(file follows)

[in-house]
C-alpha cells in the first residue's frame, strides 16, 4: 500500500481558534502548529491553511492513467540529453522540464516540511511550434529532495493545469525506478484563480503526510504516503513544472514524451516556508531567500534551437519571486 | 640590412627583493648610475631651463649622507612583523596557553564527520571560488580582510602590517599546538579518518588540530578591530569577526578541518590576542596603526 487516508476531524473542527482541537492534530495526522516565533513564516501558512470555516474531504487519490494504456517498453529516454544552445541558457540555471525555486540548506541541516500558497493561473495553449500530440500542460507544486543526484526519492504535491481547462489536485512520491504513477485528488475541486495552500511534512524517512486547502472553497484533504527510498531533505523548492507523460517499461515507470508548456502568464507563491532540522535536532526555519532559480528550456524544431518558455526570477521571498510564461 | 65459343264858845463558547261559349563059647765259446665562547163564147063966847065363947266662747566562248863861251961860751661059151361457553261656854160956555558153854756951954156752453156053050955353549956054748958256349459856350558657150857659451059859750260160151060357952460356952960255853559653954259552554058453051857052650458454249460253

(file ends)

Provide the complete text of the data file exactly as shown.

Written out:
[in-house]
C-alpha cells in the first residue's frame, strides 16, 4: 500500500481558534502548529491553511492513467540529453522540464516540511511550434529532495493545469525506478484563480503526510504516503513544472514524451516556508531567500534551437519571486 | 640590412627583493648610475631651463649622507612583523596557553564527520571560488580582510602590517599546538579518518588540530578591530569577526578541518590576542596603526 487516508476531524473542527482541537492534530495526522516565533513564516501558512470555516474531504487519490494504456517498453529516454544552445541558457540555471525555486540548506541541516500558497493561473495553449500530440500542460507544486543526484526519492504535491481547462489536485512520491504513477485528488475541486495552500511534512524517512486547502472553497484533504527510498531533505523548492507523460517499461515507470508548456502568464507563491532540522535536532526555519532559480528550456524544431518558455526570477521571498510564461 | 65459343264858845463558547261559349563059647765259446665562547163564147063966847065363947266662747566562248863861251961860751661059151361457553261656854160956555558153854756951954156752453156053050955353549956054748958256349459856350558657150857659451059859750260160151060357952460356952960255853559653954259552554058453051857052650458454249460253